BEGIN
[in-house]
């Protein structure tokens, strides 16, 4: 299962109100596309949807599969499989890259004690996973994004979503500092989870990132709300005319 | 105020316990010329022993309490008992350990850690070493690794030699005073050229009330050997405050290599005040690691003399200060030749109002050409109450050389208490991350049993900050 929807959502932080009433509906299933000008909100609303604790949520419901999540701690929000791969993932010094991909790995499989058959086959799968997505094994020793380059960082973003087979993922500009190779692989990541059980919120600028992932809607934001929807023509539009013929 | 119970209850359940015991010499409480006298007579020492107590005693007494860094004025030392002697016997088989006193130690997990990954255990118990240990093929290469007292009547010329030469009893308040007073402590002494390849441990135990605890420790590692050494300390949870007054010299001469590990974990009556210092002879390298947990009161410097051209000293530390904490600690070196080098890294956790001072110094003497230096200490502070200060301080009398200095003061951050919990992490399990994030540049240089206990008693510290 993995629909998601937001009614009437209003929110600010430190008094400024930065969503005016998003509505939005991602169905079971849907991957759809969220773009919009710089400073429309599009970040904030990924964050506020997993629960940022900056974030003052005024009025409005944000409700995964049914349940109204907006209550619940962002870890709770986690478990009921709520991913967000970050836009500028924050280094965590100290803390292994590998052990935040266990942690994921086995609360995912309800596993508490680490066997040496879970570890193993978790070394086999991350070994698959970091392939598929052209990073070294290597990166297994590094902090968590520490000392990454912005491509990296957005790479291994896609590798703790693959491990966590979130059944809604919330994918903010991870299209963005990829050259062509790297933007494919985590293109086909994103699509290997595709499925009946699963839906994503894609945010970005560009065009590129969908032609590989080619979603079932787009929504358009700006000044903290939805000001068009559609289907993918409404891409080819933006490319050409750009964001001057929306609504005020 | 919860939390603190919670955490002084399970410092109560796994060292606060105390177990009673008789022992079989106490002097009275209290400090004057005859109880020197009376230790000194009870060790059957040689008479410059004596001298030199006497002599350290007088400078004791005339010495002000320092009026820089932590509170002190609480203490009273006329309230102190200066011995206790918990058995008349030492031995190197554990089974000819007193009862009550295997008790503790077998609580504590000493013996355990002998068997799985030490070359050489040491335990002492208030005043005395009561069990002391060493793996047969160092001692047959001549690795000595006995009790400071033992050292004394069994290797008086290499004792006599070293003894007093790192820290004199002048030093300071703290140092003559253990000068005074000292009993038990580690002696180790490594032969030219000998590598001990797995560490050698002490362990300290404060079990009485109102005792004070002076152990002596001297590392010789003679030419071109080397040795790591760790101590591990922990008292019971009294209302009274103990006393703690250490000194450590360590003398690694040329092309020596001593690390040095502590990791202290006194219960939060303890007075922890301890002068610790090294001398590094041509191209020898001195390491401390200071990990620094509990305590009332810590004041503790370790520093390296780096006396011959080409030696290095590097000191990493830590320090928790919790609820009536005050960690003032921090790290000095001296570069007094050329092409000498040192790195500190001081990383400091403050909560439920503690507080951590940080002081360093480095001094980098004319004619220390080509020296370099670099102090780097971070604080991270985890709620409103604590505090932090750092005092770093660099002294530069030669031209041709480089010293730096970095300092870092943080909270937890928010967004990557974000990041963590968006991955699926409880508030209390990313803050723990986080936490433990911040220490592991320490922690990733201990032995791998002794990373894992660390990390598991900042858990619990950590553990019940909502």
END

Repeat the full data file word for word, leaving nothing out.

[in-house]
């Protein structure tokens, strides 16, 4: 299962109100596309949807599969499989890259004690996973994004979503500092989870990132709300005319 | 105020316990010329022993309490008992350990850690070493690794030699005073050229009330050997405050290599005040690691003399200060030749109002050409109450050389208490991350049993900050 929807959502932080009433509906299933000008909100609303604790949520419901999540701690929000791969993932010094991909790995499989058959086959799968997505094994020793380059960082973003087979993922500009190779692989990541059980919120600028992932809607934001929807023509539009013929 | 119970209850359940015991010499409480006298007579020492107590005693007494860094004025030392002697016997088989006193130690997990990954255990118990240990093929290469007292009547010329030469009893308040007073402590002494390849441990135990605890420790590692050494300390949870007054010299001469590990974990009556210092002879390298947990009161410097051209000293530390904490600690070196080098890294956790001072110094003497230096200490502070200060301080009398200095003061951050919990992490399990994030540049240089206990008693510290 993995629909998601937001009614009437209003929110600010430190008094400024930065969503005016998003509505939005991602169905079971849907991957759809969220773009919009710089400073429309599009970040904030990924964050506020997993629960940022900056974030003052005024009025409005944000409700995964049914349940109204907006209550619940962002870890709770986690478990009921709520991913967000970050836009500028924050280094965590100290803390292994590998052990935040266990942690994921086995609360995912309800596993508490680490066997040496879970570890193993978790070394086999991350070994698959970091392939598929052209990073070294290597990166297994590094902090968590520490000392990454912005491509990296957005790479291994896609590798703790693959491990966590979130059944809604919330994918903010991870299209963005990829050259062509790297933007494919985590293109086909994103699509290997595709499925009946699963839906994503894609945010970005560009065009590129969908032609590989080619979603079932787009929504358009700006000044903290939805000001068009559609289907993918409404891409080819933006490319050409750009964001001057929306609504005020 | 919860939390603190919670955490002084399970410092109560796994060292606060105390177990009673008789022992079989106490002097009275209290400090004057005859109880020197009376230790000194009870060790059957040689008479410059004596001298030199006497002599350290007088400078004791005339010495002000320092009026820089932590509170002190609480203490009273006329309230102190200066011995206790918990058995008349030492031995190197554990089974000819007193009862009550295997008790503790077998609580504590000493013996355990002998068997799985030490070359050489040491335990002492208030005043005395009561069990002391060493793996047969160092001692047959001549690795000595006995009790400071033992050292004394069994290797008086290499004792006599070293003894007093790192820290004199002048030093300071703290140092003559253990000068005074000292009993038990580690002696180790490594032969030219000998590598001990797995560490050698002490362990300290404060079990009485109102005792004070002076152990002596001297590392010789003679030419071109080397040795790591760790101590591990922990008292019971009294209302009274103990006393703690250490000194450590360590003398690694040329092309020596001593690390040095502590990791202290006194219960939060303890007075922890301890002068610790090294001398590094041509191209020898001195390491401390200071990990620094509990305590009332810590004041503790370790520093390296780096006396011959080409030696290095590097000191990493830590320090928790919790609820009536005050960690003032921090790290000095001296570069007094050329092409000498040192790195500190001081990383400091403050909560439920503690507080951590940080002081360093480095001094980098004319004619220390080509020296370099670099102090780097971070604080991270985890709620409103604590505090932090750092005092770093660099002294530069030669031209041709480089010293730096970095300092870092943080909270937890928010967004990557974000990041963590968006991955699926409880508030209390990313803050723990986080936490433990911040220490592991320490922690990733201990032995791998002794990373894992660390990390598991900042858990619990950590553990019940909502």